From handwritten notes to just-baked cookies, a simple gesture can go a long way toward shoring up customer loyalty in a competitive marketplace. Even just a quick phone call can do more to earn your customers’ long-term trust than any coupon or discount code—really.
To find out which methods have been most effective for my peers, I asked thirteen entrepreneurs to share one special way they get more word-of-mouth referrals and thumbs up. Their answers may surprise and delight you—and give you some great ideas to test drive in your own company:
1. Writing Notes
During our first holiday sales season, one way we inspired word-of-mouth support for LSTN Headphones was by writing handwritten notes to each customer who purchased a pair of headphones. It seems simple, but it made a huge difference!
– Bridget Hilton, LSTN Headphones
2. Setting the Bar High
Most companies make it a mission to have satisfied customers, but satisfied customers aren’t compelled to share their experiences. The factor that inspires word-of-mouth support is having happy customers. To achieve this, you must set the bar high by going above and beyond what your customers expect of you. Underpromise and overdeliver. Shock them with delight. Wow them with service.
– Charles Gaudet, Predictable Profits
3. Sending Cookies
At Speek, we use AppSumo religiously for great deals on the tools we use to run our business. One day, I got a box from Noah Kagan (the CEO of AppSumo) that contained some amazing cookies—completely out of the blue! It was a random, simple gesture that meant so much to me as a loyal customer. I thought it was absolutely brilliant of Noah to do this.
– Danny Boice, Speek
4. Providing Personal Service
PeoplePerHour has a community of more than 500,000 users, but one of the main delights for customers is getting support tickets answered by myself—the CEO and founder. Customers get delighted when they see the guy at the top take time for this and consider customer support important.
– Xenios Thrasyvoulou, PeoplePerHour
5. Getting to Know Your Customers
6. Valuing the Little Things
From time to time, we send gifts to our clients, such as their favorite tea or coffee. Another great thing all of our VAs do is really care about the client and ask about their kids and parents. It’s great because you really build a strong relationship with the client.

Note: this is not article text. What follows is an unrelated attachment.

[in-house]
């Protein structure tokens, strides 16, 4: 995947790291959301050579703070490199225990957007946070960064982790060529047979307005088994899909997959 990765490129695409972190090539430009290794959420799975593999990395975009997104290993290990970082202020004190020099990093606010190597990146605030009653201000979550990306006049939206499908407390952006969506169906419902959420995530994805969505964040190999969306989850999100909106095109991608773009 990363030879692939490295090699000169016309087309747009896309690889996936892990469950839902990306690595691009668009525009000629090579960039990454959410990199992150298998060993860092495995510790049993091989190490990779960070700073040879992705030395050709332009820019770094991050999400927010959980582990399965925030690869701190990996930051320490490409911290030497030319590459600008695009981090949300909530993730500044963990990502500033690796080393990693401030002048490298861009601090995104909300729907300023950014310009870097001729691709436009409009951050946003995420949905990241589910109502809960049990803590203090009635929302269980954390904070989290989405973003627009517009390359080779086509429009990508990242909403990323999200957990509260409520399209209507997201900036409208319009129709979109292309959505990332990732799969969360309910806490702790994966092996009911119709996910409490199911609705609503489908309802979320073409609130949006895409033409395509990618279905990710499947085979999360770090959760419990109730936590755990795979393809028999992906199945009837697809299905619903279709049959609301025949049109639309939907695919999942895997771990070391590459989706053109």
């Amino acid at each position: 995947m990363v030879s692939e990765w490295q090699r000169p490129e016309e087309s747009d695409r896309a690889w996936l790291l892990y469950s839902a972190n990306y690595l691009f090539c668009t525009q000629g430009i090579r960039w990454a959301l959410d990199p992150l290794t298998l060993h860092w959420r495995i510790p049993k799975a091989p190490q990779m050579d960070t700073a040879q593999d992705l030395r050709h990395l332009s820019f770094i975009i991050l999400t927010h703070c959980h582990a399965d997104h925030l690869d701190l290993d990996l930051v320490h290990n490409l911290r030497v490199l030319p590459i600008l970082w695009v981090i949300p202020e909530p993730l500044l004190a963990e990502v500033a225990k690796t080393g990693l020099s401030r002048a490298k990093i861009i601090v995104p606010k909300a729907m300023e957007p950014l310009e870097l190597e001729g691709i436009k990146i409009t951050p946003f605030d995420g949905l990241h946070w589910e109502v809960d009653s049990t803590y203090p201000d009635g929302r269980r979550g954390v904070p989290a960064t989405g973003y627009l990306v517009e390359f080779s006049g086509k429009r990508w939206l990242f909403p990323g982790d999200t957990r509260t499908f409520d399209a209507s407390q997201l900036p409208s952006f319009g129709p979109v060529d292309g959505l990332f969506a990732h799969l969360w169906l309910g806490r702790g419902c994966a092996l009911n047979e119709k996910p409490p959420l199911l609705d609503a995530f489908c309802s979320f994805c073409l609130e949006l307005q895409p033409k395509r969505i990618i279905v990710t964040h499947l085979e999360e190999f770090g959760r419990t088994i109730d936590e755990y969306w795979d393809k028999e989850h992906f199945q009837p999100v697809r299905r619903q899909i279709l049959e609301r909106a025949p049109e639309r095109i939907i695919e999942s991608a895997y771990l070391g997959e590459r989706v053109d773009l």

– Alfredo Atanacio, Uassist.ME
7. Being a Customer Advocate
Real customer advocacy means looking out for their best interest, even if it means a short-term loss for you. Is a customer paying too much for your product? Ask him to downgrade. Did you screw up? Refund him proactively. Does he have a charge complaint? Resolve it in his favor until you can prove the opposite. Small gestures like this can build real fans for your brand.
– Pablo Villalba, 8fit
8. Saying Thank You
9. Retweeting Customers
We follow many of our clients as they come in the door, and then every once in a while, we retweet their tweets. They get a notification that we’ve done this, and it shows we are paying attention to them and that we’re on the same page. It establishes a bond that goes beyond client service. It shows that we respect what they are saying.
– Dave Nevogt, Hubstaff.com
10. Treating Them to Birthday Coffee
We always make sure to ask our customers when their birthdays are. They soon forget we asked this until their birthday rolls around. When it does, they receive a birthday card from us with a gift card for coffee. Our customers are inspired and excited to see that we remembered, thanked and recognized them on their special day.
– Matt Shoup, MattShoup.com
11. Sending Them Postcards
As a token of gratitude for anyone who reads my blog or book and has the courage to reach out via email, I ask for their mailing addresses and send handwritten postcards. The postcards match my brand and have a fun quote or saying on the front, and readers seem to really appreciate the human touch from someone they previously assumed would be inaccessible. Plus, who doesn’t love snail mail?
– Jenny Blake, Jenny Blake
12. Remembering Important Dates
If a client shares an important milestone for the company, the date she opened the company or even a birthday, you should remember them! People like to know that you were listening when they shared information, and a surprise card, cake or gift on that milestone will let clients know you are on their team.
– Caitlin McCabe, Real Bullets Branding
13. Checking In
It’s nice for clients to know you were thinking of them even when you didn’t have something on the calendar. With coaching clients, I try to reach out and check in with them or send articles I thought they might like in-between scheduled sessions.
– Elizabeth Saunders, Real Life E®